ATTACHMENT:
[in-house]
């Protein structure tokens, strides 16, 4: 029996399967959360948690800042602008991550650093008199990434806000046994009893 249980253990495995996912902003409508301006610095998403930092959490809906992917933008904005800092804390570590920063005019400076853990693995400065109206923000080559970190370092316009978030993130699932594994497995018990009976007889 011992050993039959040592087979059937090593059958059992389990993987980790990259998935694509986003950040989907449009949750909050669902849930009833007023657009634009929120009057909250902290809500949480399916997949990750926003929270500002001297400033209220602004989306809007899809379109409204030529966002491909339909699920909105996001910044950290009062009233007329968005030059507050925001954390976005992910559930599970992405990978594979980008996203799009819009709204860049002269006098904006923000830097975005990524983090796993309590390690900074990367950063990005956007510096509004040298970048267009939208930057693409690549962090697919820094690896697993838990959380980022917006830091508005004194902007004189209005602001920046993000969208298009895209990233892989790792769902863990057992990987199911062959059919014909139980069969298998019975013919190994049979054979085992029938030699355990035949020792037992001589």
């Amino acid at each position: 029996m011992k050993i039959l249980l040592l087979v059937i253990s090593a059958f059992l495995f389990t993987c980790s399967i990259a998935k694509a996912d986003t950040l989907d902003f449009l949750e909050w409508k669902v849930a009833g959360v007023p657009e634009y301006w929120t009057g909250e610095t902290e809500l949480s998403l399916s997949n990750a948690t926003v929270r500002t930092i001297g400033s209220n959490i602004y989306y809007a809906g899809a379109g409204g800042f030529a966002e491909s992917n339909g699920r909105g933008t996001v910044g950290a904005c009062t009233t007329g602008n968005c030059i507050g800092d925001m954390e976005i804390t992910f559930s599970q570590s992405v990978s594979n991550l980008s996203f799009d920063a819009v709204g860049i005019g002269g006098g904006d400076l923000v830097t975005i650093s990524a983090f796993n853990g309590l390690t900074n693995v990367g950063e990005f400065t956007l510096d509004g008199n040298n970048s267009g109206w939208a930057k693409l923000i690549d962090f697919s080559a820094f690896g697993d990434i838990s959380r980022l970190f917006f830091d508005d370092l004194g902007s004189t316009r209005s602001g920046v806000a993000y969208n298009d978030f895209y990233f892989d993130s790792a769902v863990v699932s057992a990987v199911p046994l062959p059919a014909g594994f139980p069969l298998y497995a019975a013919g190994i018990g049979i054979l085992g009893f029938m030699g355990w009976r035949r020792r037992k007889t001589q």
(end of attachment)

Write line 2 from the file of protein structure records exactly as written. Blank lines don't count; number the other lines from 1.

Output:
């Protein structure tokens, strides 16, 4: 029996399967959360948690800042602008991550650093008199990434806000046994009893 249980253990495995996912902003409508301006610095998403930092959490809906992917933008904005800092804390570590920063005019400076853990693995400065109206923000080559970190370092316009978030993130699932594994497995018990009976007889 011992050993039959040592087979059937090593059958059992389990993987980790990259998935694509986003950040989907449009949750909050669902849930009833007023657009634009929120009057909250902290809500949480399916997949990750926003929270500002001297400033209220602004989306809007899809379109409204030529966002491909339909699920909105996001910044950290009062009233007329968005030059507050925001954390976005992910559930599970992405990978594979980008996203799009819009709204860049002269006098904006923000830097975005990524983090796993309590390690900074990367950063990005956007510096509004040298970048267009939208930057693409690549962090697919820094690896697993838990959380980022917006830091508005004194902007004189209005602001920046993000969208298009895209990233892989790792769902863990057992990987199911062959059919014909139980069969298998019975013919190994049979054979085992029938030699355990035949020792037992001589």